From inside the asylum
Charles Altamont Doyle The spirits of the prisoners 1885-89
This phantasmagorical image, titled The spirits of the prisoners, was made by the artist Charles Altamont Doyle – father of Sherlock Holmes creator Sir Arthur Conan Doyle – during his confinement at the Montrose Royal Lunatic Asylum (also known as Sunnyside) in Scotland between 1885 and 1891.
It shows a procession of fanciful impish figures and animals swirling over the rooftop of the asylum and cascading down its dark brooding walls. The vivid blue washes heighten the aura of nocturnal eeriness. Doyle’s vision of the spirit world is witnessed from the clouds by a bearded apparition – a clearly identifiable portrait of the artist himself. The inscription along the top of the sheet implies the artist’s intention to present the watercolour as an eyewitness record of an otherworldly vision, vouchsafed to him alone: ‘What probably no one ever saw swirl over the Sunnyside gable and disappear round the corner. The constellation under which this appearance was it observed, was the Great Bear.’
Doyle was the youngest son of the Irish political cartoonist John Doyle. Like his talented brothers – the most renowned of whom was Richard Doyle, the fairy painter and illustrator for Punch – Charles was trained as an artist in London, but moved to Edinburgh in 1849 to take up the post of assistant surveyor at the Scottish Office of Works. His career and family life were marred by his severe alcoholism, however, and his later years were spent in nursing homes and mental institutions.
In 1885, despite pleas of sanity to his family, Doyle was admitted to Montrose Royal Lunatic Asylum, where, during his years of confinement, he filled a series of sketchbook diaries and completed drawings and watercolours of great imaginative power. From his cell he also illustrated his son Arthur’s first Sherlock Holmes story, A study in scarlet. Deteriorating mental and physical health led to his transferral in 1891 to the Royal Edinburgh Asylum before being definitively committed to the Crichton Royal Hospital in Dumfries the following year.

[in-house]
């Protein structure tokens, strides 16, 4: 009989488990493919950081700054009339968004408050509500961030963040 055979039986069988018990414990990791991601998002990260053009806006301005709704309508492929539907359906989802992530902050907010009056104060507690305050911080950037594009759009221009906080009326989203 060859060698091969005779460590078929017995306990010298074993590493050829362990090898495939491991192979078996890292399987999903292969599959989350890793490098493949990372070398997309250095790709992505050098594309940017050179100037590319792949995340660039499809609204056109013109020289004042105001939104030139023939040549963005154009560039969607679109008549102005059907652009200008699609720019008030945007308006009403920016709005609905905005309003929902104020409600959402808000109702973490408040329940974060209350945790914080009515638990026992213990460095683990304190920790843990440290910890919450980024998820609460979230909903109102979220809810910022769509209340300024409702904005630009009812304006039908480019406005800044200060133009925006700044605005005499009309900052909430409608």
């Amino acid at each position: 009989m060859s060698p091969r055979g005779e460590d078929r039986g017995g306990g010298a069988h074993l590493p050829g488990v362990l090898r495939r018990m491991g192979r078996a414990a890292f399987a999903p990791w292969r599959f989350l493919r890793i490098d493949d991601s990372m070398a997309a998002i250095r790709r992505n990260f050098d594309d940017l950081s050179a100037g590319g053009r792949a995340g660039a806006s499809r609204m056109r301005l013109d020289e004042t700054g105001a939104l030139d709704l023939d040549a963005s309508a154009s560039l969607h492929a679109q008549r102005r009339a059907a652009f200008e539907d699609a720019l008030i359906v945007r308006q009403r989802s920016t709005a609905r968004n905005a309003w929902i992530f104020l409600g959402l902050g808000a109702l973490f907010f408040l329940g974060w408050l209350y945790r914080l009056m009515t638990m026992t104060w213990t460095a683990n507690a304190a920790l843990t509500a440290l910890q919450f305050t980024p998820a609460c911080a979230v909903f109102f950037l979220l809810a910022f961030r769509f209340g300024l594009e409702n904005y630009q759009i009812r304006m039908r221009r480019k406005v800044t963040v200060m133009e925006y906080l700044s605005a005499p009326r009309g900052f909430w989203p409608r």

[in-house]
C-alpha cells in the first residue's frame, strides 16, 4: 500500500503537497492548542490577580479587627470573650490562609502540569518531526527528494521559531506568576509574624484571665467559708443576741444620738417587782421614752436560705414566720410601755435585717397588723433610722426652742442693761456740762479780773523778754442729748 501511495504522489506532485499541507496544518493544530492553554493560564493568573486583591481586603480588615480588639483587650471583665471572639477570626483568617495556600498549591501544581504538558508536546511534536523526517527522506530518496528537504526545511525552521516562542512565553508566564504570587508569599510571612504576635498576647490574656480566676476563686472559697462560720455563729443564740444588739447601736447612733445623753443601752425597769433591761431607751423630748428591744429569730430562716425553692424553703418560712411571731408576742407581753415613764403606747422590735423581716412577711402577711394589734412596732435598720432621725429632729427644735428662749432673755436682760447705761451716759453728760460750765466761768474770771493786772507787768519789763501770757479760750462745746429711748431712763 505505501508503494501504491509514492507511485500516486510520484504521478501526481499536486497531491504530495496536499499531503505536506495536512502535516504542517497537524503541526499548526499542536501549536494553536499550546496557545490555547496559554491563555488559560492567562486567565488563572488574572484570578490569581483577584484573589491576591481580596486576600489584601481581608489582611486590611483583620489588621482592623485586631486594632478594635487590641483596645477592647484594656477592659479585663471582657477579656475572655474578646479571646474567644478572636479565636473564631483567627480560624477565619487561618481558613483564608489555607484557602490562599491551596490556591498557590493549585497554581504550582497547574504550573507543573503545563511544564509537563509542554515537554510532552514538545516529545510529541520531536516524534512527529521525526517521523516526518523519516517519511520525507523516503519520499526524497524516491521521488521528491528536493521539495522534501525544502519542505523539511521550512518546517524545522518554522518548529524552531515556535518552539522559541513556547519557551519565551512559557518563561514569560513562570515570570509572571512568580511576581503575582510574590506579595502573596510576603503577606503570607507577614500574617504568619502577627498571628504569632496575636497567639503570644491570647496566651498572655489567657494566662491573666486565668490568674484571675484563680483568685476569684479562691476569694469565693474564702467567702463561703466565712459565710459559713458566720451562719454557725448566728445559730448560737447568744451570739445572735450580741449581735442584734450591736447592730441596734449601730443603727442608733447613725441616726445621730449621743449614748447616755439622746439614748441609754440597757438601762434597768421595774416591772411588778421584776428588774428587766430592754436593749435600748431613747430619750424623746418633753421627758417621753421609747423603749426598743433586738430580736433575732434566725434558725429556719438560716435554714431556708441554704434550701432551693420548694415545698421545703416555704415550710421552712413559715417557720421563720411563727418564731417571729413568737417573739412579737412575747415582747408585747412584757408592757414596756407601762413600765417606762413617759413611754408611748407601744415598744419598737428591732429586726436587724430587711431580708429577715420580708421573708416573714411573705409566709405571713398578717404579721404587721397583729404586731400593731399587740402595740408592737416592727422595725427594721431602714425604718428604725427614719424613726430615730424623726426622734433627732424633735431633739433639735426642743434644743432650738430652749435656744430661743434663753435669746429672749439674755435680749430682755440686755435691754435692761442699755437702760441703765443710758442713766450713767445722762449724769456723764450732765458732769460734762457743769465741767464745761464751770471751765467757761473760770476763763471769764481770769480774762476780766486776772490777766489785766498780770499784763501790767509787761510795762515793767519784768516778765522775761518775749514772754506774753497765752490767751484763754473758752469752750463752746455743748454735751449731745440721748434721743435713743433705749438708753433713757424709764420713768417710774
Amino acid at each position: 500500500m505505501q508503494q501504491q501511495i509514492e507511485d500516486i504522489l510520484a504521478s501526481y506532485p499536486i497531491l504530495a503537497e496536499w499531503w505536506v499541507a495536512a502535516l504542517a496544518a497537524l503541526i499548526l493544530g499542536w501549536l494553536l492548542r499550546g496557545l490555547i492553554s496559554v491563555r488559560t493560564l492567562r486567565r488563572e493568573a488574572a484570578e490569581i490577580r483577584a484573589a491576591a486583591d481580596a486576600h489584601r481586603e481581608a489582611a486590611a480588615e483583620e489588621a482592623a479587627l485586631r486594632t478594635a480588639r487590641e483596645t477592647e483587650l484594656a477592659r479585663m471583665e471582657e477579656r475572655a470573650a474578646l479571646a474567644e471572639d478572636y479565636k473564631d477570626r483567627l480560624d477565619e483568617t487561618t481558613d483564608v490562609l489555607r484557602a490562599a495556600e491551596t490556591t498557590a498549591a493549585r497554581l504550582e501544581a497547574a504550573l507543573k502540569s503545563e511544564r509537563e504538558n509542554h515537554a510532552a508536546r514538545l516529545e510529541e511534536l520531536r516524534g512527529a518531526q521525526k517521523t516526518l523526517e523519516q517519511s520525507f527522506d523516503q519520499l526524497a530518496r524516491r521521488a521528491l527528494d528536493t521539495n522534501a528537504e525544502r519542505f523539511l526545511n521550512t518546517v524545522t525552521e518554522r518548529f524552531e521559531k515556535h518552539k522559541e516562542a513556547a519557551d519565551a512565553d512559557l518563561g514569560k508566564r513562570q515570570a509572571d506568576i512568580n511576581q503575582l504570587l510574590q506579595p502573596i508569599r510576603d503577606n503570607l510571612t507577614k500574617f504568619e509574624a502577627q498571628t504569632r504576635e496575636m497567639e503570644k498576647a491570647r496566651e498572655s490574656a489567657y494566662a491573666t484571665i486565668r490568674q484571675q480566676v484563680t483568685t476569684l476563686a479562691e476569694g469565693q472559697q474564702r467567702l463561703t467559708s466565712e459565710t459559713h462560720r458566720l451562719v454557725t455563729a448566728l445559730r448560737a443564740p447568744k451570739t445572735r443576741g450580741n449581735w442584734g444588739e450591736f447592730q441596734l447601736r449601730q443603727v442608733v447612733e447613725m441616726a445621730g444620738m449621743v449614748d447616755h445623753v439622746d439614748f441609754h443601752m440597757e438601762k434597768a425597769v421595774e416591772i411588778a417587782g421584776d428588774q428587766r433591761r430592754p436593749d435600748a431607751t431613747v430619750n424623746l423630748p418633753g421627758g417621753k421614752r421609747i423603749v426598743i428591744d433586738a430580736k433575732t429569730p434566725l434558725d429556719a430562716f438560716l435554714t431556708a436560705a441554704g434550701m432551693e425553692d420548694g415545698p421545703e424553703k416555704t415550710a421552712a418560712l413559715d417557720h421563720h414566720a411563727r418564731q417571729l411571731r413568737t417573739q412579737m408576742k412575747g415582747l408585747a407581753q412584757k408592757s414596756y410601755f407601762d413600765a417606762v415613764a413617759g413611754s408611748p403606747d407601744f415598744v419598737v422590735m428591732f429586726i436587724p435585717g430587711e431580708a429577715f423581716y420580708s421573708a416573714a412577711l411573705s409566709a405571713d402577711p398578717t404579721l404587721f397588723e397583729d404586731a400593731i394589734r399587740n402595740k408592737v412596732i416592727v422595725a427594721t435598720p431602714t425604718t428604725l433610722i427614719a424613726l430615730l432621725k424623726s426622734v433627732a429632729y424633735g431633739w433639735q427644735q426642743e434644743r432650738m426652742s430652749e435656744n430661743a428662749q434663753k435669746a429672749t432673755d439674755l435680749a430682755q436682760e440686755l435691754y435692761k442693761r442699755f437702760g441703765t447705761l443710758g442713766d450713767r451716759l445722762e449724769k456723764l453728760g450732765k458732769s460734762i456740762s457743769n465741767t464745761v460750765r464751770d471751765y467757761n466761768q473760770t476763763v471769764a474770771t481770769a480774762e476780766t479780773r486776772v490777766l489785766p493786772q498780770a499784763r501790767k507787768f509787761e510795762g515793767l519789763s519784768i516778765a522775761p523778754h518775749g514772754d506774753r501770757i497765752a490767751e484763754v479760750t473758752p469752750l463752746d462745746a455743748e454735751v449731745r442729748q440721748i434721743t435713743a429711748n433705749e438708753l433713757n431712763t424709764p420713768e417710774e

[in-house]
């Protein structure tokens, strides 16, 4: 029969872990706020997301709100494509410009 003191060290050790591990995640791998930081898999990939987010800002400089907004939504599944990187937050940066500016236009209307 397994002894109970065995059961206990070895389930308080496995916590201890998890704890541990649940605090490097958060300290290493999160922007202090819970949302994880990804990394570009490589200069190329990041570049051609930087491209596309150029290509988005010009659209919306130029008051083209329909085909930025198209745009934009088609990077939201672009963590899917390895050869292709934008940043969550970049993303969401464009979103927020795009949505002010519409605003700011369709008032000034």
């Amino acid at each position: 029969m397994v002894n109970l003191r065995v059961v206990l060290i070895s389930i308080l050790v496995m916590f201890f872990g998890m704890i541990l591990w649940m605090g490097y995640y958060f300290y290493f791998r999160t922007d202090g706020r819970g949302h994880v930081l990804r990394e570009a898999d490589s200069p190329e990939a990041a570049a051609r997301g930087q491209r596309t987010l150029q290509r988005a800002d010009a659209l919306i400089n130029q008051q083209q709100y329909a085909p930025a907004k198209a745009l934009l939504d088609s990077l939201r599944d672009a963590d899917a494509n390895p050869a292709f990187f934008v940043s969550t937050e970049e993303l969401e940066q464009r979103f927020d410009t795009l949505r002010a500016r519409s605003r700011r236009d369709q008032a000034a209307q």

In his autobiography, Memories and adventures, Arthur described his father’s life as: ‘…full of the tragedy of unfulfilled powers and of underdeveloped gifts. He had his weaknesses, as all of us have ours, but he had also some very remarkable and outstanding virtues. A tall man, long-bearded, and elegant, he had a charm of manner and a courtesy of bearing which I have seldom seen equalled. His wit was quick and playful. He possessed, also, a remarkable delicacy of mind which would give him moral courage enough to rise and leave any company which talked in a manner which was coarse… He was unworldly and unpractical and his family suffered for it.’
Arthur organised the first exhibition of his father’s work in London in 1924.
You can see Charles Altamont Doyle’s The spirit of the prisoners, which is now in the Gallery’s collection, on display in our exhibition Victorian watercolours.
Adapted from the Art Gallery of NSW publication Victorian watercolours
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July 14 2017, 8am
by Peter Raissis
Curator, European prints, drawings and watercolours